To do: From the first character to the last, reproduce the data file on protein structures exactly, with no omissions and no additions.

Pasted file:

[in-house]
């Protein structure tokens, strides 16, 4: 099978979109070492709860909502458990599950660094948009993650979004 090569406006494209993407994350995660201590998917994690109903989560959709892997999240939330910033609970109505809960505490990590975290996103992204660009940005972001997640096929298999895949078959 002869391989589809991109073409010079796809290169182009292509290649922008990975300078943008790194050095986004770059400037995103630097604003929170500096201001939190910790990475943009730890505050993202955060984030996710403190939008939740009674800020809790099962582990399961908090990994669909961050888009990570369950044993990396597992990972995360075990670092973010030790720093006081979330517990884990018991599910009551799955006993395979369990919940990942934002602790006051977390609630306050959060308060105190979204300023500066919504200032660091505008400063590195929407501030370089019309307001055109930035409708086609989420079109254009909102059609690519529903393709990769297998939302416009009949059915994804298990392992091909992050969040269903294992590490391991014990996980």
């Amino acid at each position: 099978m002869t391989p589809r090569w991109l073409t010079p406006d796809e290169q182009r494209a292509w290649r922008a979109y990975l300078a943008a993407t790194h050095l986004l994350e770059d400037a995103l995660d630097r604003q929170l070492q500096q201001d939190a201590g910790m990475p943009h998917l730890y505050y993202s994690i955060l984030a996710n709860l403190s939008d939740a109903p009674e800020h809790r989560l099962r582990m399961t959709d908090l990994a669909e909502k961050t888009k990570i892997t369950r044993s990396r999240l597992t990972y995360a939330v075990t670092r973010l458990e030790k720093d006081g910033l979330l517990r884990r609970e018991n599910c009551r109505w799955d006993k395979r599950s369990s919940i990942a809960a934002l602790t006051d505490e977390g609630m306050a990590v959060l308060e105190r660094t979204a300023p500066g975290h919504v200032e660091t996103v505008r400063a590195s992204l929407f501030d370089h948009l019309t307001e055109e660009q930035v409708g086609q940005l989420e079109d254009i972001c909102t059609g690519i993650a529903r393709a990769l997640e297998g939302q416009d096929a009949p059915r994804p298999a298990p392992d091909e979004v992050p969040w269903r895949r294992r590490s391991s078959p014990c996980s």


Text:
[in-house]
């Protein structure tokens, strides 16, 4: 099978979109070492709860909502458990599950660094948009993650979004 090569406006494209993407994350995660201590998917994690109903989560959709892997999240939330910033609970109505809960505490990590975290996103992204660009940005972001997640096929298999895949078959 002869391989589809991109073409010079796809290169182009292509290649922008990975300078943008790194050095986004770059400037995103630097604003929170500096201001939190910790990475943009730890505050993202955060984030996710403190939008939740009674800020809790099962582990399961908090990994669909961050888009990570369950044993990396597992990972995360075990670092973010030790720093006081979330517990884990018991599910009551799955006993395979369990919940990942934002602790006051977390609630306050959060308060105190979204300023500066919504200032660091505008400063590195929407501030370089019309307001055109930035409708086609989420079109254009909102059609690519529903393709990769297998939302416009009949059915994804298990392992091909992050969040269903294992590490391991014990996980």
């Amino acid at each position: 099978m002869t391989p589809r090569w991109l073409t010079p406006d796809e290169q182009r494209a292509w290649r922008a979109y990975l300078a943008a993407t790194h050095l986004l994350e770059d400037a995103l995660d630097r604003q929170l070492q500096q201001d939190a201590g910790m990475p943009h998917l730890y505050y993202s994690i955060l984030a996710n709860l403190s939008d939740a109903p009674e800020h809790r989560l099962r582990m399961t959709d908090l990994a669909e909502k961050t888009k990570i892997t369950r044993s990396r999240l597992t990972y995360a939330v075990t670092r973010l458990e030790k720093d006081g910033l979330l517990r884990r609970e018991n599910c009551r109505w799955d006993k395979r599950s369990s919940i990942a809960a934002l602790t006051d505490e977390g609630m306050a990590v959060l308060e105190r660094t979204a300023p500066g975290h919504v200032e660091t996103v505008r400063a590195s992204l929407f501030d370089h948009l019309t307001e055109e660009q930035v409708g086609q940005l989420e079109d254009i972001c909102t059609g690519i993650a529903r393709a990769l997640e297998g939302q416009d096929a009949p059915r994804p298999a298990p392992d091909e979004v992050p969040w269903r895949r294992r590490s391991s078959p014990c996980s």